|dc.contributor.author||Smith, Thomas B.
Parker, V. Thomas
Hardesty, Britta Denise
Stauffer, Donald J.
Holbrook, Kimberly M.
Lamperti, Aaron M.
Fogiel, Mark K.
Whitney, Kenneth D.
Seed dispersal is a process critical to the maintenance of tropical
forests, yet little is known about the interactions of most dispersers with their
communities. In the Dja Reserve, Cameroon, seed dispersal by the hornbills Ceratogymna
atrata, C. cylindricus and C. fistulator (Aves: Bucerotidae) was evaluated with
respect to the taxonomic breadth of plants dispersed, location of seed deposition
and effects on seed germination. Collectively, the three hornbill species consumed
fruits from 59 tree and liana species, and likely provided dispersal for 56 of them.
Hornbill-dispersed tree species composed 22% of the known tree flora of the site.
Hornbill visit lengths, visit frequencies, and seed passage times indicated that few
seeds were deposited beneath parent trees; in five hornbill/tree species pairings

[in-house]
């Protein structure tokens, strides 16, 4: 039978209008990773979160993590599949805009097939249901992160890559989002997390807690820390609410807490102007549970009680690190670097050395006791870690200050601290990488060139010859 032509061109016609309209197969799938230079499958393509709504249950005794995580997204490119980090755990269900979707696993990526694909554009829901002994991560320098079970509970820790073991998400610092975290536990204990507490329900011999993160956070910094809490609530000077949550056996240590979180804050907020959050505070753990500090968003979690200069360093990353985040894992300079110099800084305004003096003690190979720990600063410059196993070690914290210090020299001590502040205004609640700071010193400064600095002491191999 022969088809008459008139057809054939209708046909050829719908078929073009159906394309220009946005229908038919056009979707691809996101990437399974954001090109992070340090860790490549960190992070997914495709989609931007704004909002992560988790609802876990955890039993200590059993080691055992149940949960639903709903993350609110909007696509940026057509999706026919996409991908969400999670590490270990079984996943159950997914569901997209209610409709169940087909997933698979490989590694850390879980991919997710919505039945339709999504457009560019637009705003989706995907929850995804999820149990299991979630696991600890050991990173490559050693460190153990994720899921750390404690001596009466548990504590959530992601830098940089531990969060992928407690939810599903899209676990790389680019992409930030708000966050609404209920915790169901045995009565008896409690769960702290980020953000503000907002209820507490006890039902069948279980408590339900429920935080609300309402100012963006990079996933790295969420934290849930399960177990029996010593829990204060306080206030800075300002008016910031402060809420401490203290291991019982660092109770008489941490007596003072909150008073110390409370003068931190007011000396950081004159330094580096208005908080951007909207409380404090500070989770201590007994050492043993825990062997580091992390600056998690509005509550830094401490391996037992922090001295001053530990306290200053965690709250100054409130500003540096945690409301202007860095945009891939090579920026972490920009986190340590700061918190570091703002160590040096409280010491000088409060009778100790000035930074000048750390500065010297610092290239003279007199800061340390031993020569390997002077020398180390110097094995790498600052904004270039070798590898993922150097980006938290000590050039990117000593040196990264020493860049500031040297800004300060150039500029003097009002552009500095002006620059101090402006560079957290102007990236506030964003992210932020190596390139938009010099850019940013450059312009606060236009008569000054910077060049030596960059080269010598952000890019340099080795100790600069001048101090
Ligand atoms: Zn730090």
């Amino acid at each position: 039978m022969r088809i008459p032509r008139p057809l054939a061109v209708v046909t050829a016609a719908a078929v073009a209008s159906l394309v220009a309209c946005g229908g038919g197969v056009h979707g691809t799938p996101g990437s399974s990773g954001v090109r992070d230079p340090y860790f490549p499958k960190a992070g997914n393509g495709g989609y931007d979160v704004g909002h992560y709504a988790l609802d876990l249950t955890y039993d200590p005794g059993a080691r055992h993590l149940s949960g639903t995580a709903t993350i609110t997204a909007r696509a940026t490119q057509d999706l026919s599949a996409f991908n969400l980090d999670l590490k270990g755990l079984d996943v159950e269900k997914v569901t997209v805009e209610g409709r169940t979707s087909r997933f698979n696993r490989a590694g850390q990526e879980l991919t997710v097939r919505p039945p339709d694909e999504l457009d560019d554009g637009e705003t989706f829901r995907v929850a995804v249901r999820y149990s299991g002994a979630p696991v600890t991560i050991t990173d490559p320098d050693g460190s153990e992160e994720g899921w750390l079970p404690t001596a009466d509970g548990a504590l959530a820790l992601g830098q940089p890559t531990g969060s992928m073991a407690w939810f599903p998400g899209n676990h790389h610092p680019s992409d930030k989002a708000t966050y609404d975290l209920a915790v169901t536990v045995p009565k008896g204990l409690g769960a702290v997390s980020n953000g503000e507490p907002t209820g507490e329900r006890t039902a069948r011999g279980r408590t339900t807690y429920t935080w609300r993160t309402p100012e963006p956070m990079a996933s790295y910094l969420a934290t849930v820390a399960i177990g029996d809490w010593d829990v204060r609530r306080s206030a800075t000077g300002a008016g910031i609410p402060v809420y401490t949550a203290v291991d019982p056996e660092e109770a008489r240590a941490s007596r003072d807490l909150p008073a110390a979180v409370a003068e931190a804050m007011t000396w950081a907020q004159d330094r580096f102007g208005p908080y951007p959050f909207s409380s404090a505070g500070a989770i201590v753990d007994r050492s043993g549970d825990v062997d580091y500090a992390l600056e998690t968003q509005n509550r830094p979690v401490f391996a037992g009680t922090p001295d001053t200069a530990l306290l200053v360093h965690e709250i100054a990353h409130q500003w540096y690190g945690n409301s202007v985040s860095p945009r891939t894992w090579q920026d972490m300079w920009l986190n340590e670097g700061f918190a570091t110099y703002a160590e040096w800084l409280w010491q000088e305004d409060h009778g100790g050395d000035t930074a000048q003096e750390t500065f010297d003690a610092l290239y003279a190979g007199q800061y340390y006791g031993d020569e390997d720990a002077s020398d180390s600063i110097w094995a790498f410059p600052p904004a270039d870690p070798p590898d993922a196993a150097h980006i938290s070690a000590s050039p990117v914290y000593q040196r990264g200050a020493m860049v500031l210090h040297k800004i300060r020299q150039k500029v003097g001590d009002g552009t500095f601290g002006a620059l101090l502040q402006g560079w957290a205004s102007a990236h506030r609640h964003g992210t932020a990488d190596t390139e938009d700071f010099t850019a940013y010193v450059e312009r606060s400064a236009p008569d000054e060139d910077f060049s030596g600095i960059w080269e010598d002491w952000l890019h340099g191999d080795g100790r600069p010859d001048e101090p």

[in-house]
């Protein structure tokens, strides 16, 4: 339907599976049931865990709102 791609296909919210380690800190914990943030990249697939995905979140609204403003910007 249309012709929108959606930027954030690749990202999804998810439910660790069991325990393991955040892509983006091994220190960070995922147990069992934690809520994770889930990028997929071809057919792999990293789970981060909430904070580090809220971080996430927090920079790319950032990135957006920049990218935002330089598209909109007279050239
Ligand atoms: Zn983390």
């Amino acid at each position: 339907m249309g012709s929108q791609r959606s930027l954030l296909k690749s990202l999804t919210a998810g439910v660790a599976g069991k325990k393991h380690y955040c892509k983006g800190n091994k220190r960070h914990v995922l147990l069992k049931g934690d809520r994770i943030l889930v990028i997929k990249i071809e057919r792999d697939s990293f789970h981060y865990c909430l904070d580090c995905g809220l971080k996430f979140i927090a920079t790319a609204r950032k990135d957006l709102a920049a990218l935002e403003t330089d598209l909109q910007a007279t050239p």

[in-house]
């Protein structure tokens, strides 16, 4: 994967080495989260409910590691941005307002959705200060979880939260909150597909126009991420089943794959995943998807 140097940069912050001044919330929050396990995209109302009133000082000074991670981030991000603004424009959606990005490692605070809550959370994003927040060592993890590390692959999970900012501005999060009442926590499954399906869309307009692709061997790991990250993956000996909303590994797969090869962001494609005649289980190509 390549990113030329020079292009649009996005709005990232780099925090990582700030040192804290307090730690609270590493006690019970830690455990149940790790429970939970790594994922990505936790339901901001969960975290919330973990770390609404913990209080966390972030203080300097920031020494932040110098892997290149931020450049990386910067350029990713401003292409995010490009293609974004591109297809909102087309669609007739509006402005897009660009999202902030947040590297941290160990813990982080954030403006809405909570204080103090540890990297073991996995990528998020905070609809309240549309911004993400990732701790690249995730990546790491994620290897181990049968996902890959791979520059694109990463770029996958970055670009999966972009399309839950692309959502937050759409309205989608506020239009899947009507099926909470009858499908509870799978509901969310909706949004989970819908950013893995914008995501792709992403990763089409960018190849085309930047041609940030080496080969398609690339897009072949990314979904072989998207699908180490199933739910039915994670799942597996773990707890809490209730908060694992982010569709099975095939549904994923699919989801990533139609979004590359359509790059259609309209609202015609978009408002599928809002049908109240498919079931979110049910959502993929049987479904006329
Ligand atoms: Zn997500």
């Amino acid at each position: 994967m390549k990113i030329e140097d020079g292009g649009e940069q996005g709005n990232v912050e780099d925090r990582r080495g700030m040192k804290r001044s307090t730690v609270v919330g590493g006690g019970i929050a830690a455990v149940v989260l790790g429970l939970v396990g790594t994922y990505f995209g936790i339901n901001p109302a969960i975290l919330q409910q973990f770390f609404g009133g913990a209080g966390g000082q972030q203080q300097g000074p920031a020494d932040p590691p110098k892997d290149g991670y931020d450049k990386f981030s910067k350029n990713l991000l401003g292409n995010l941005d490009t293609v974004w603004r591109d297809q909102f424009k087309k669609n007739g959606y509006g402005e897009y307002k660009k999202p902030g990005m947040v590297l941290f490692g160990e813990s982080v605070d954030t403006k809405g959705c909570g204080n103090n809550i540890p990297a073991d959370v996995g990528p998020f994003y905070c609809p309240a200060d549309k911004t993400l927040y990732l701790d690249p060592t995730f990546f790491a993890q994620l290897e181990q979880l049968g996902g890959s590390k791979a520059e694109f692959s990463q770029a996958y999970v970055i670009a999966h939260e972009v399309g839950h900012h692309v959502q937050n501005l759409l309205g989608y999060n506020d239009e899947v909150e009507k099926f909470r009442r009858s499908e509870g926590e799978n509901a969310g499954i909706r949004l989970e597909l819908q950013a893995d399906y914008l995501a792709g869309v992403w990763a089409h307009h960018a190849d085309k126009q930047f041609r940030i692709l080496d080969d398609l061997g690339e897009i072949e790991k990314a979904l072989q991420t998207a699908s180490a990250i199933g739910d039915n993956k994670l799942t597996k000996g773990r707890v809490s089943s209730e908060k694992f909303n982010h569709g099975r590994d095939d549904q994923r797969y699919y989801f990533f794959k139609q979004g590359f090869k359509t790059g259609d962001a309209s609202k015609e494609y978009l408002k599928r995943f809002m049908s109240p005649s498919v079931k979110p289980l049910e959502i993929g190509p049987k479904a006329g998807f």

studied, 69–100% of the seeds ingested were deposited away from the parent trees.
Germination trials showed that hornbill gut passage is gentle on seeds. Of 24 tree
species tested, 23 germinated after passage by hornbills; of 17 planted with controls
taken directly from trees, only four species showed evidence of inhibition of
germination rate, while seven experienced unchanged germination rates and six
experienced enhanced germination rates. Results suggested that Ceratogymna hornbills
rank among the most important seed dispersers found in Afrotropical forests,
and they deserve increased conservation attention. Ceratogymna hornbills are likely
to become increasingly important in forest regeneration as populations of larger
mammalian seed dispersers (such as forest elephants and primates) diminish.
NYZS/The Wildlife Conservation Society, the National Science Foundation
Graduate Fellowship Program, the GAANN Program of San Francisco State
University, and ECOFAC Cameroun
Cambridge University Press
Seed dispersal by Ceratogymna hornbills in the Dja Reserve, Cameroon